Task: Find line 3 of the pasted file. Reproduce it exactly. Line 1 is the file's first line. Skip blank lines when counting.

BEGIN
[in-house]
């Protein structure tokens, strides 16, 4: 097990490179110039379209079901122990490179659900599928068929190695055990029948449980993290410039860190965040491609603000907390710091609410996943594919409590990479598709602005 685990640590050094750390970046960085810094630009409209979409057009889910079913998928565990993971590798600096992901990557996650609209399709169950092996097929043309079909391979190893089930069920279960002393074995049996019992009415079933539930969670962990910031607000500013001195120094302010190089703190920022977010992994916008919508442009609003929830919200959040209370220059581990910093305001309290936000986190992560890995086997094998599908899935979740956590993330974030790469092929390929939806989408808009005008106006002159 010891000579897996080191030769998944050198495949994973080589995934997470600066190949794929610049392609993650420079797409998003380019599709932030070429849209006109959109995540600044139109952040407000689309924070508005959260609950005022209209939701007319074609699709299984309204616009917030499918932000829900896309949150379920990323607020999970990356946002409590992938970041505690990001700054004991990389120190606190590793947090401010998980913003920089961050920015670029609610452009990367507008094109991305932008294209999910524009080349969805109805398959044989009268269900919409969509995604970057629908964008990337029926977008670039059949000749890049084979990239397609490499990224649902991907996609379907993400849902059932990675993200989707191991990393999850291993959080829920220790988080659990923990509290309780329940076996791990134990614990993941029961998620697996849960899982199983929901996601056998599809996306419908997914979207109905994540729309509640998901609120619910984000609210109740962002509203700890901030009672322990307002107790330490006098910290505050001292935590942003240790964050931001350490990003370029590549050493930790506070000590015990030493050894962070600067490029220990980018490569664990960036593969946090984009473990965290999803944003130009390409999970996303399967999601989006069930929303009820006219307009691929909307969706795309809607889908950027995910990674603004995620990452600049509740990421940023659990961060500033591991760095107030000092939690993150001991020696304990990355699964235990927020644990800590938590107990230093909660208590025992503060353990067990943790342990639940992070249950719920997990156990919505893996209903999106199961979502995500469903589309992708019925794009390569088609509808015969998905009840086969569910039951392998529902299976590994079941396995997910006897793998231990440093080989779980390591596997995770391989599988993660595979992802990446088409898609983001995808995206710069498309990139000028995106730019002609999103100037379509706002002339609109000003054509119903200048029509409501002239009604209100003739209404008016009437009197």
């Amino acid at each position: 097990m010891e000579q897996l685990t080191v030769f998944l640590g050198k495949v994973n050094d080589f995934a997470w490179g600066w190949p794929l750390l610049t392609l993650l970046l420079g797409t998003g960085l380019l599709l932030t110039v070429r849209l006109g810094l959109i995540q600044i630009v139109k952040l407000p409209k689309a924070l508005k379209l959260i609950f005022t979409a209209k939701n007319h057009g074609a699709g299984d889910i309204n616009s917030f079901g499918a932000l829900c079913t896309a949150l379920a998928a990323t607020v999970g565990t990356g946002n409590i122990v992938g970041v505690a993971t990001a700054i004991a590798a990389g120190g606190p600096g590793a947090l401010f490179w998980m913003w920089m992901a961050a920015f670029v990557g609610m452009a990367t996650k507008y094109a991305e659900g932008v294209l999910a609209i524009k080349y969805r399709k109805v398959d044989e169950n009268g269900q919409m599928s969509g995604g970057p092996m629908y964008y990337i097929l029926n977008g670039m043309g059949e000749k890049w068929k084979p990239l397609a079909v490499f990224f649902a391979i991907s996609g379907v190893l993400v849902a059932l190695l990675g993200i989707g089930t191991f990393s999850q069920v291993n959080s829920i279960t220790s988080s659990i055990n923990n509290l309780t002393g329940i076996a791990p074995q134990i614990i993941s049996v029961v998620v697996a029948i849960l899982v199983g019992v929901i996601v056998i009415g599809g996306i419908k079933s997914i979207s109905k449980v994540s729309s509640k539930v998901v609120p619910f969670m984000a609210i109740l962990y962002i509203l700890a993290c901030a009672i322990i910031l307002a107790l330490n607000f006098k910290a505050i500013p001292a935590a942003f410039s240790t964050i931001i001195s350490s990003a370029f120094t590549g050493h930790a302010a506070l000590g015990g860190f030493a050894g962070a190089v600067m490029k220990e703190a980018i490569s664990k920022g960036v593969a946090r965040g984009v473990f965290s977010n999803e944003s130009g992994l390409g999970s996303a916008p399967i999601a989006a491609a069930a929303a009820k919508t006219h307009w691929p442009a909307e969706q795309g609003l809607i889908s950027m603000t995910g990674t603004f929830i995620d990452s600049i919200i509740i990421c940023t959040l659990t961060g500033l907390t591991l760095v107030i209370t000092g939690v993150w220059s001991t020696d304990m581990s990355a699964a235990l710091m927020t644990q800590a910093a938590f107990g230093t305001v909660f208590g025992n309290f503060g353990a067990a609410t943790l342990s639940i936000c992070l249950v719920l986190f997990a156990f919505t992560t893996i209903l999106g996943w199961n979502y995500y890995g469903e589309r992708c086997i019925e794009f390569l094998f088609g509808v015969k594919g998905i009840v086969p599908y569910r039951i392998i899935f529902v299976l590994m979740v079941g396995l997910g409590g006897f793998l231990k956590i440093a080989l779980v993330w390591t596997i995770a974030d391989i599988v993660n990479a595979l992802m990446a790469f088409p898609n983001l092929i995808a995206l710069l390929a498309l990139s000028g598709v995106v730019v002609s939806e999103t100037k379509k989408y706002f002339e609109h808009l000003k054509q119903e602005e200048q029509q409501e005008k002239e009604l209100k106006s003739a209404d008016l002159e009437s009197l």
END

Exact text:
């Amino acid at each position: 097990m010891e000579q897996l685990t080191v030769f998944l640590g050198k495949v994973n050094d080589f995934a997470w490179g600066w190949p794929l750390l610049t392609l993650l970046l420079g797409t998003g960085l380019l599709l932030t110039v070429r849209l006109g810094l959109i995540q600044i630009v139109k952040l407000p409209k689309a924070l508005k379209l959260i609950f005022t979409a209209k939701n007319h057009g074609a699709g299984d889910i309204n616009s917030f079901g499918a932000l829900c079913t896309a949150l379920a998928a990323t607020v999970g565990t990356g946002n409590i122990v992938g970041v505690a993971t990001a700054i004991a590798a990389g120190g606190p600096g590793a947090l401010f490179w998980m913003w920089m992901a961050a920015f670029v990557g609610m452009a990367t996650k507008y094109a991305e659900g932008v294209l999910a609209i524009k080349y969805r399709k109805v398959d044989e169950n009268g269900q919409m599928s969509g995604g970057p092996m629908y964008y990337i097929l029926n977008g670039m043309g059949e000749k890049w068929k084979p990239l397609a079909v490499f990224f649902a391979i991907s996609g379907v190893l993400v849902a059932l190695l990675g993200i989707g089930t191991f990393s999850q069920v291993n959080s829920i279960t220790s988080s659990i055990n923990n509290l309780t002393g329940i076996a791990p074995q134990i614990i993941s049996v029961v998620v697996a029948i849960l899982v199983g019992v929901i996601v056998i009415g599809g996306i419908k079933s997914i979207s109905k449980v994540s729309s509640k539930v998901v609120p619910f969670m984000a609210i109740l962990y962002i509203l700890a993290c901030a009672i322990i910031l307002a107790l330490n607000f006098k910290a505050i500013p001292a935590a942003f410039s240790t964050i931001i001195s350490s990003a370029f120094t590549g050493h930790a302010a506070l000590g015990g860190f030493a050894g962070a190089v600067m490029k220990e703190a980018i490569s664990k920022g960036v593969a946090r965040g984009v473990f965290s977010n999803e944003s130009g992994l390409g999970s996303a916008p399967i999601a989006a491609a069930a929303a009820k919508t006219h307009w691929p442009a909307e969706q795309g609003l809607i889908s950027m603000t995910g990674t603004f929830i995620d990452s600049i919200i509740i990421c940023t959040l659990t961060g500033l907390t591991l760095v107030i209370t000092g939690v993150w220059s001991t020696d304990m581990s990355a699964a235990l710091m927020t644990q800590a910093a938590f107990g230093t305001v909660f208590g025992n309290f503060g353990a067990a609410t943790l342990s639940i936000c992070l249950v719920l986190f997990a156990f919505t992560t893996i209903l999106g996943w199961n979502y995500y890995g469903e589309r992708c086997i019925e794009f390569l094998f088609g509808v015969k594919g998905i009840v086969p599908y569910r039951i392998i899935f529902v299976l590994m979740v079941g396995l997910g409590g006897f793998l231990k956590i440093a080989l779980v993330w390591t596997i995770a974030d391989i599988v993660n990479a595979l992802m990446a790469f088409p898609n983001l092929i995808a995206l710069l390929a498309l990139s000028g598709v995106v730019v002609s939806e999103t100037k379509k989408y706002f002339e609109h808009l000003k054509q119903e602005e200048q029509q409501e005008k002239e009604l209100k106006s003739a209404d008016l002159e009437s009197l």